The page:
The relationship of Rimsky-Korsakov and Dmitri Tcherniakov is a fine one. Tcherniakov is never less than controversial, but always stimulating and everything comes from a deep knowledge of the musical score: his rethinking of The Tale of Tsar Saltan with the Uzbek Wunderkind Aziz Shokhakimov at Strasbourg last year was a case in point (my review of that appeared in Opera Now, November 2023).
Both productions mix the modern day with pre-historical legend, the Tsar via modern tech, Snow Maiden via a travellers' community where the participants indulge in folk dress (and yet there is a modern caravan there). Here, with Snow Maiden, the contemporary of the long Prologue cedes to the legend of the major acts. And yet costumes intermingle, In the Prologue, Father Frost and Spring Beaut are parents of the teenage Snow Maiden, our heroine. In the Prologue, Spring Beauty is a schoolmistress. A claustrophobic, austere classroom is the setting for Grandfather Frost's announcement therefore that he will go to the North. It acts as superb contrast to the pastel colours and fairy-tale (hippie?) costumes (courtesy of Elena Zaytseva) of the commune. The transformations o scenes,, an opening out - literally - into Rimsky's pantheistic, pagan space, is beautifully effective.
There are tweaks: the God of Love is a counter-tenor, and as in Saltan, there are darker elements imported. There, it was mental illness; here, it is abuse. It works, as so often with Tcherniakov, magnificently. It certainly worked for Sadko, (whose cast also included the magnificent soprano Aida Garifullina; see Classical Explorer's post), not to mention his dark Bayreuth Wagner Tannhäuser (again, see our post). In each he creates a world congruent with the original and yet one which poses questions. Here, prime among them appears to be our relationship with myth, as this treatment makes it all suddenly relevant.
Garifullina is superb here, her voice clean, clear and expressive. She herself is the very embodiment of youth, of the promise of Spring. Here's the trailer for the production:
Rimsky's Snow Maiden is based on a tale by Alexander Nikoleyevich Ostrovsky, and was premiered in St Petersburg in February, 1882. It was the Empress Catherine teh Great who had expressed a penchant for fairytale opera. As a child of the wintry Grandfather Frost and the Goddess of Spring, the Snow Maiden is caught between an inability to love and a want to love. Rimsky wrote about his embracing of pantheism in this opera. At one point, the Snow Maiden begs Spring Beauty to be able to love is heart-wrenching.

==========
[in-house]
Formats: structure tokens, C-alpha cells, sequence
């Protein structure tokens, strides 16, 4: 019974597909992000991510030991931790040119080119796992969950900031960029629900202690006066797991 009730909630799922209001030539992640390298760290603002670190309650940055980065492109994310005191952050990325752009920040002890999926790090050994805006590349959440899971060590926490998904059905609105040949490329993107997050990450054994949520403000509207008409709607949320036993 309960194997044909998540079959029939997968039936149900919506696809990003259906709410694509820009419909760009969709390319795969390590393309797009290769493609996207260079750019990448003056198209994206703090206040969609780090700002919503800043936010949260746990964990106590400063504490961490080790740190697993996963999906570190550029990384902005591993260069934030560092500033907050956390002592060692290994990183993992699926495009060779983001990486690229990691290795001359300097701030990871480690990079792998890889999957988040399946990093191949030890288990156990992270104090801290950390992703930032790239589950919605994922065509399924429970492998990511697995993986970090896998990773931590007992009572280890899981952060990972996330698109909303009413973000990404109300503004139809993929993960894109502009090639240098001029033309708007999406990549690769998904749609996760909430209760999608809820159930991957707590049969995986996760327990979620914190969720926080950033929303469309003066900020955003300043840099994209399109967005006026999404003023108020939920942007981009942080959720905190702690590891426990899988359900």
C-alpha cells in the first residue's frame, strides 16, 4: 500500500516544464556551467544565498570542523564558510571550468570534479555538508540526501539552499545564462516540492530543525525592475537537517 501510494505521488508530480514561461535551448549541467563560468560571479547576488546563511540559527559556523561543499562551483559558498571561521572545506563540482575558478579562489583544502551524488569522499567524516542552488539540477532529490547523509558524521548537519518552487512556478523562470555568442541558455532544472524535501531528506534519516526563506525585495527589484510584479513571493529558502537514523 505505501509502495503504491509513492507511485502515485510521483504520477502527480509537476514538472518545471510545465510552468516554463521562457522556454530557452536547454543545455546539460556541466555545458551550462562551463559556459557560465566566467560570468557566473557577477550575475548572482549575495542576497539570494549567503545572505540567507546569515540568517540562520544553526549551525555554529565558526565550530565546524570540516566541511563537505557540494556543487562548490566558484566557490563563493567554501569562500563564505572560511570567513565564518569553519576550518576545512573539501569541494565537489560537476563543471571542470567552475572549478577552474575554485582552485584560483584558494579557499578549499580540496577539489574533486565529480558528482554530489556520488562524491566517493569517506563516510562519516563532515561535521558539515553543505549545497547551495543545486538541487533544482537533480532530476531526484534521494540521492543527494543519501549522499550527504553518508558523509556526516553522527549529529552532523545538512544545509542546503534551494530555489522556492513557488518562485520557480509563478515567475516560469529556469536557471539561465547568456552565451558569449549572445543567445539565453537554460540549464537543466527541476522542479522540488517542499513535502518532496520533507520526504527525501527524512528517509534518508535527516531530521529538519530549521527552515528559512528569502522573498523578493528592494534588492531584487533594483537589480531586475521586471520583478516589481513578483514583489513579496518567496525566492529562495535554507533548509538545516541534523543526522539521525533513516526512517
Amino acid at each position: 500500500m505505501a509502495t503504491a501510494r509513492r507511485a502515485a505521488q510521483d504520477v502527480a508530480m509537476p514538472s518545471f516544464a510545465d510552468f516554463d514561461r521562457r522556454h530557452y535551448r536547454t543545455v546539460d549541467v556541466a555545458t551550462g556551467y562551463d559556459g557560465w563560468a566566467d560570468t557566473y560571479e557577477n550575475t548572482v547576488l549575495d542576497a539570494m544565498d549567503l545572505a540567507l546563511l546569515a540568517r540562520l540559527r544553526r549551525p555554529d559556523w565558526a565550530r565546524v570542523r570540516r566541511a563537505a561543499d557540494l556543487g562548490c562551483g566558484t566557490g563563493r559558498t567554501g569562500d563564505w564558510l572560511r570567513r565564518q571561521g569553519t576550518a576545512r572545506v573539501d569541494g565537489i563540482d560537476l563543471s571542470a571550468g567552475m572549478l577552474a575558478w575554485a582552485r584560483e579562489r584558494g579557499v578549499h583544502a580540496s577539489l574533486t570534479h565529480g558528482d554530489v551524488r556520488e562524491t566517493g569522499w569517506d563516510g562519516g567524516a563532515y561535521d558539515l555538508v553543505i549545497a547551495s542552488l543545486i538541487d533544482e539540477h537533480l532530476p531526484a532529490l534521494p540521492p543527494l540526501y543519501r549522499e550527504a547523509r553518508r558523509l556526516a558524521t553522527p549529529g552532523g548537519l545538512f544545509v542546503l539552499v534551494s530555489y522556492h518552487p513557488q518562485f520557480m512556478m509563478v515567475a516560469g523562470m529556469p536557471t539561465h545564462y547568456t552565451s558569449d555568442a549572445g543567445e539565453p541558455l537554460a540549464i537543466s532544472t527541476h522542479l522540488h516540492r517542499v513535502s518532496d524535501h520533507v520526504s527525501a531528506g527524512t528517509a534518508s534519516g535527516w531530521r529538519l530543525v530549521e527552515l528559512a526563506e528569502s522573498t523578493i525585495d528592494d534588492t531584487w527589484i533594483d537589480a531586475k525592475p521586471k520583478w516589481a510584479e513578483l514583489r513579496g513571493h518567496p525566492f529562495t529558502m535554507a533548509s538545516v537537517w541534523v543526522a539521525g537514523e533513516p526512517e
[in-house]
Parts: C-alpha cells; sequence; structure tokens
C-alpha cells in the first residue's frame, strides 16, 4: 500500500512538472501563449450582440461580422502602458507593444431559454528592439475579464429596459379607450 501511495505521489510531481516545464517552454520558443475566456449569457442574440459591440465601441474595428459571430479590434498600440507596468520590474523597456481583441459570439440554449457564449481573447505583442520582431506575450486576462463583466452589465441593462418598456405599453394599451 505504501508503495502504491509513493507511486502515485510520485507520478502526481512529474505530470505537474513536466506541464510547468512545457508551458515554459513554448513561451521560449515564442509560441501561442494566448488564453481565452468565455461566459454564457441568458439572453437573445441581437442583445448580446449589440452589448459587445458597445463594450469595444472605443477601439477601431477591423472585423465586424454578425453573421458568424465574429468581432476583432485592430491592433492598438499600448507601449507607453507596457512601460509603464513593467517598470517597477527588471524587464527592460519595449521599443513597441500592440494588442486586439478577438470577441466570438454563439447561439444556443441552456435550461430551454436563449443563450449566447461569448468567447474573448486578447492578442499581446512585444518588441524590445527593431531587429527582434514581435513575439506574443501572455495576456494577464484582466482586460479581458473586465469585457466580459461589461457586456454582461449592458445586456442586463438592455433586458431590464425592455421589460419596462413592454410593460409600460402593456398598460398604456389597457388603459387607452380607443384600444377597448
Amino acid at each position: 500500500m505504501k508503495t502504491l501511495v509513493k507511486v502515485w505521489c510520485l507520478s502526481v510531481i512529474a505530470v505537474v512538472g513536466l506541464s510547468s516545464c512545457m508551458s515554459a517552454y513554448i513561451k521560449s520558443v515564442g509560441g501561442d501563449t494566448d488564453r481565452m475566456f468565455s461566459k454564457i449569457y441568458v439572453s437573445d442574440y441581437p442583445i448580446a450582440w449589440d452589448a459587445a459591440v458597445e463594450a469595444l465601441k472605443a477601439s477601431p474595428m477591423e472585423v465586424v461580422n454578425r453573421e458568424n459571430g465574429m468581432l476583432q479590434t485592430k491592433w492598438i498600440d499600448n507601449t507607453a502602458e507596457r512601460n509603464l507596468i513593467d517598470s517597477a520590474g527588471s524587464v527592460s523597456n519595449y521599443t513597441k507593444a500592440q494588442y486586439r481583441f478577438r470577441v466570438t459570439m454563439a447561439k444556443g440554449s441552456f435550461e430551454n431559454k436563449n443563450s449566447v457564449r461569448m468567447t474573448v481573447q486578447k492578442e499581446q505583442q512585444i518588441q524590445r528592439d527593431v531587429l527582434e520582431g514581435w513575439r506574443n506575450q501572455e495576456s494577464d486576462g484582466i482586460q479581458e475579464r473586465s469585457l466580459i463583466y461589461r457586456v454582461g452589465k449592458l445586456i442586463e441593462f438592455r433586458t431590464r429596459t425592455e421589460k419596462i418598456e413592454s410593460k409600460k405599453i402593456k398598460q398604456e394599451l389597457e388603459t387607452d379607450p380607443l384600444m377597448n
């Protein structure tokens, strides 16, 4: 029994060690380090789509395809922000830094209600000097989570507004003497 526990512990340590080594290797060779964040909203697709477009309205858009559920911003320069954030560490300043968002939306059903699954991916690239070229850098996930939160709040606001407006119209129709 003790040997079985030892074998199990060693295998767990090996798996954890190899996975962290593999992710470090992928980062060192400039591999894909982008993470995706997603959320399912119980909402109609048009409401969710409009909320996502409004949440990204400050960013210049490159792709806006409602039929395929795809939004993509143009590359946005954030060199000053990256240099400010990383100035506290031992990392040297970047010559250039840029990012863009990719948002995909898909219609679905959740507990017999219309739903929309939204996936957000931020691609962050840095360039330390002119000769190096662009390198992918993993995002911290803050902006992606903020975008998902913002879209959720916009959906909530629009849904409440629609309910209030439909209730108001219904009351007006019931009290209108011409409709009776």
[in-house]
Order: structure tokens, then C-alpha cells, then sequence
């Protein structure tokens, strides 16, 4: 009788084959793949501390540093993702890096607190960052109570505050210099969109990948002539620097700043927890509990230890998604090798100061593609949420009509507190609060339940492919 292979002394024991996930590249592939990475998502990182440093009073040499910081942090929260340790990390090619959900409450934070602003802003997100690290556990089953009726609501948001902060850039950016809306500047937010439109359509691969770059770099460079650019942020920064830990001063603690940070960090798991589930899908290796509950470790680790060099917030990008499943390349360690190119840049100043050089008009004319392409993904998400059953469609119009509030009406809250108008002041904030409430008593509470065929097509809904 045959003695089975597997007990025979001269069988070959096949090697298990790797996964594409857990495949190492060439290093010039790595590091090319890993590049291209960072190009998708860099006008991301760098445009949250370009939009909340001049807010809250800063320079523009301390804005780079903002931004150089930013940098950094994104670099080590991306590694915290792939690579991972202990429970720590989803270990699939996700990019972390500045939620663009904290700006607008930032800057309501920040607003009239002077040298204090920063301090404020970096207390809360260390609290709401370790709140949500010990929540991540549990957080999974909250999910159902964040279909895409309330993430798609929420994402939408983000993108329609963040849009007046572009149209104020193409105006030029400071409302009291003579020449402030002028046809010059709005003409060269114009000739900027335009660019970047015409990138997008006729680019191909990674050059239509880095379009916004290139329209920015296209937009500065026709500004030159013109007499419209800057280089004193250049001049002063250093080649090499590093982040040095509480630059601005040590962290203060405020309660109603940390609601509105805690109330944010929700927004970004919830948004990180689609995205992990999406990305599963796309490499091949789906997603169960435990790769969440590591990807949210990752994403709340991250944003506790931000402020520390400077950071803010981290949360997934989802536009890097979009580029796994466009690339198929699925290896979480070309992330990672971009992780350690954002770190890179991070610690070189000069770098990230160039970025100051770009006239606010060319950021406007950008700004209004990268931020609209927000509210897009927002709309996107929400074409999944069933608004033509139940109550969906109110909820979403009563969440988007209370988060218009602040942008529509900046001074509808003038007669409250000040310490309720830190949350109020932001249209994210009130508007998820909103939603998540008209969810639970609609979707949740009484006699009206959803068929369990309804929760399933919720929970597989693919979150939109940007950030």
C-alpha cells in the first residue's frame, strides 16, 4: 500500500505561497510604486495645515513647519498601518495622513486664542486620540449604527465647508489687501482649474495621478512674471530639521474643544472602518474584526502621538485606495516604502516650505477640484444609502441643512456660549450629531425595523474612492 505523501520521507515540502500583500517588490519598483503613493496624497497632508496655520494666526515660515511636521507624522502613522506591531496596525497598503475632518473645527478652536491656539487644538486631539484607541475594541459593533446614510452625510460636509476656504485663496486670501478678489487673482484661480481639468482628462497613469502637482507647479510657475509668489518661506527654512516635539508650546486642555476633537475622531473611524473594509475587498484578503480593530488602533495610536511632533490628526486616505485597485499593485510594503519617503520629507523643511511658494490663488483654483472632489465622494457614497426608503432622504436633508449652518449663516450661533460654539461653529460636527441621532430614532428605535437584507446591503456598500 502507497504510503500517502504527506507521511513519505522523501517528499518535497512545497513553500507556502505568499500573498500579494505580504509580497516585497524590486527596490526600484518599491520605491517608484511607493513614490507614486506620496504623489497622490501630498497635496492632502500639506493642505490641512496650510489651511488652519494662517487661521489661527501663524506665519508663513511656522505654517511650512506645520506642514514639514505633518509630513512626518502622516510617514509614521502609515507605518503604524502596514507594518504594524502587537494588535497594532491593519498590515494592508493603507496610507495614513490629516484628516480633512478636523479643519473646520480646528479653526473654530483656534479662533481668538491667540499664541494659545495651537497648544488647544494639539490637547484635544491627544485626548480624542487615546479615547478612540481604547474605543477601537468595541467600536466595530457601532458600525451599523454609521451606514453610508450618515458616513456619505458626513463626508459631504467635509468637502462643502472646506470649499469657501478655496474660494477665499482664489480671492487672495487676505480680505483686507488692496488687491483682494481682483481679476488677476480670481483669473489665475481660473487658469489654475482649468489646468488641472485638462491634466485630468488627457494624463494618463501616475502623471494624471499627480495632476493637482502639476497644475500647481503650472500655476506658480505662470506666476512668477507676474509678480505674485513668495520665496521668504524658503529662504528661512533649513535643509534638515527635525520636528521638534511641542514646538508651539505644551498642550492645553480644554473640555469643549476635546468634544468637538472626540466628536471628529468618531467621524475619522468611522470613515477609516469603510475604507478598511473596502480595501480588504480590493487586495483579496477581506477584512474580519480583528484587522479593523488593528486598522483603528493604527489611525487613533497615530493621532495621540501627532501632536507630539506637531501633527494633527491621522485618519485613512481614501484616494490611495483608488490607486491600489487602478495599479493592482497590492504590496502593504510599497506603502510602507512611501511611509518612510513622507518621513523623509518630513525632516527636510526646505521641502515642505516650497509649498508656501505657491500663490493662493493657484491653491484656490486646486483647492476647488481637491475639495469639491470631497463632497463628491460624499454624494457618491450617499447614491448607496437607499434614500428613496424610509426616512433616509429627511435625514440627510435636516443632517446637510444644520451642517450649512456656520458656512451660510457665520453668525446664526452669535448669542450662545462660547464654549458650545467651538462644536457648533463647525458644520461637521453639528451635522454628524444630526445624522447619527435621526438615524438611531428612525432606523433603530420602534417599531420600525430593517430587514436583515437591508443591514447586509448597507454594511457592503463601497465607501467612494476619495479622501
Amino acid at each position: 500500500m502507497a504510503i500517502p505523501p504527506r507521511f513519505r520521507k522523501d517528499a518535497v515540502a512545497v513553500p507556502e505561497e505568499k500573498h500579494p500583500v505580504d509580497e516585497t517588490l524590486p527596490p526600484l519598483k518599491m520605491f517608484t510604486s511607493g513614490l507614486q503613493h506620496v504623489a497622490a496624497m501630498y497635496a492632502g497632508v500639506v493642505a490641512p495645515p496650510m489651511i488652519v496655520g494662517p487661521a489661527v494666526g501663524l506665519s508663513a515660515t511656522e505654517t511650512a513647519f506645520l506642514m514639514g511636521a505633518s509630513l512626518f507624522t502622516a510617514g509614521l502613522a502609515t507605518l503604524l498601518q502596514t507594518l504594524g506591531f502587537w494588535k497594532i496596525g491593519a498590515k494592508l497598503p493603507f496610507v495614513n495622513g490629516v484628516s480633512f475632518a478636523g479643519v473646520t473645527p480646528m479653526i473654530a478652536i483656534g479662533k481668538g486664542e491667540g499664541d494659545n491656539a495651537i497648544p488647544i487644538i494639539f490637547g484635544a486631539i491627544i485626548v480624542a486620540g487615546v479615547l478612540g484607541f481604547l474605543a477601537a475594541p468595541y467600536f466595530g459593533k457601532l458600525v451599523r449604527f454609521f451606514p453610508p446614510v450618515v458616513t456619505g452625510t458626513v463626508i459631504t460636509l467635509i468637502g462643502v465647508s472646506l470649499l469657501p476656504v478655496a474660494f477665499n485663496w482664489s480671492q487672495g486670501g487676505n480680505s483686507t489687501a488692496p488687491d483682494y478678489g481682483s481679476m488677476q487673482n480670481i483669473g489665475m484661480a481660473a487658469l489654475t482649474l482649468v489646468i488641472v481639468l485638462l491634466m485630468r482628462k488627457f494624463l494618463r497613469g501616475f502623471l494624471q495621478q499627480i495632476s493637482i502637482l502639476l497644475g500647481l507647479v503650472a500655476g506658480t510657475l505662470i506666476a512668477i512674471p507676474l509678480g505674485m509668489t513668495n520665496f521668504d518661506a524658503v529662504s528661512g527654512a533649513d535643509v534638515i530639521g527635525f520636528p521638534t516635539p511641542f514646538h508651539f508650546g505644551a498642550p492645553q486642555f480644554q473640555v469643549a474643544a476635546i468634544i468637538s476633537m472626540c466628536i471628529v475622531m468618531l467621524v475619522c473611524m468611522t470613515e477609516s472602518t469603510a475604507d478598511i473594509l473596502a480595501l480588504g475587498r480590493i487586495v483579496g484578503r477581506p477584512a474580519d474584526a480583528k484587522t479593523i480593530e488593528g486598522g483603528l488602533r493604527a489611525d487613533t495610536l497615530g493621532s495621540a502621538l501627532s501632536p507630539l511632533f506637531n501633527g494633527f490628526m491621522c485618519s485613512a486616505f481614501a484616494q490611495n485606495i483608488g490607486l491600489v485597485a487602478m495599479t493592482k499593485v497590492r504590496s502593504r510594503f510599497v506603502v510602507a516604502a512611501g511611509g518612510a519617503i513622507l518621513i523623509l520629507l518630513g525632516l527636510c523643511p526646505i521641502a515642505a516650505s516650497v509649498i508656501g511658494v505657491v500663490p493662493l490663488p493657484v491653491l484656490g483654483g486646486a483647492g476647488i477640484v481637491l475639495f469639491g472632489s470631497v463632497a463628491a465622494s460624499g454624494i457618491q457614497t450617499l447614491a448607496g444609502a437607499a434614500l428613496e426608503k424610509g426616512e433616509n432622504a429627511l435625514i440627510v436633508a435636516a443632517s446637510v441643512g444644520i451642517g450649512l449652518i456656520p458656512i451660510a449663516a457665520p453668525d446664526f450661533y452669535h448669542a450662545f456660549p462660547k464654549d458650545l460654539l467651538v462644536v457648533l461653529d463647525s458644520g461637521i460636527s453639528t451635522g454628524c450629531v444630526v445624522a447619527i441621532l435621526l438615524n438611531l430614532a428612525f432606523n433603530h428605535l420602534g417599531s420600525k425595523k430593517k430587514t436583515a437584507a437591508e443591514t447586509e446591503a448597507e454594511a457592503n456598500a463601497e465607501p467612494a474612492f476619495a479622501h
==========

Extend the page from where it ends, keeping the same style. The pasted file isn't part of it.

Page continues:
Only in the fourth act does the Snow Maiden achieve outward expressions of love for Mizgir. The camp leader is seen here as a cult leader (Tsar Berendey), sometimes benevolent, sometimes menacing, and more multilayered than Ostrovsky's previous community (village) leaders in his works. Rimsky had been working on a folk music collection, and the influence of that can certainly be heard (May Night, of 1879, continues this idea); it was perfect, them, that Ostrovsky headworker several folksongs into the fabric of his play. Interstingly, as his own librettist, Rimsky acted more as editor than reviser of Ostrovsky, keeping the passages he used pretty much intact.
Rimsky surprises by casting the leader/Tsar as a tenor, not as a dignified, wise Russian bass: and here, Maxim Paster is superb. Again, contra-expectations from a Western perspective, the male lover is here a baritone (Johannes Meyer as Mizgir).
Conductor Mikhail Taternikov realises the colourful nature of Rinsky's score to perfection, the Paris Opéra orchestra's concentration not dropping one iota throughout the 194-minute span.
Here's the complete opera on a YouTube video, but believe me, its better on Blu-ray!:
The performance in the Hänssler Profil 25-CD box of complete operas and fragments by Rimsky 8isconducted by Svetlanov and is from the Bolshoi (sadly, Amazon lists this set as currently unavailable). This is a 1957 performance with Galina Vishnevskaya, Ivan Kozlovsky and Vera Firsova in teh cast (Firsova is the Snow Maiden). It is a brilliant performance, and complements this Paris performance beautifully, reminding us of the Russian tradition in no uncertain terms, the chorus muscular, the orchestral sound full-on. While the Hänssler box provides a stalwart reference, It is trimmed, however, as Rimsky's score often was at that time, at 157 minutes. But Tcherniakov's staging is required viewing and listening, and Garifullina confirms herself as a major star.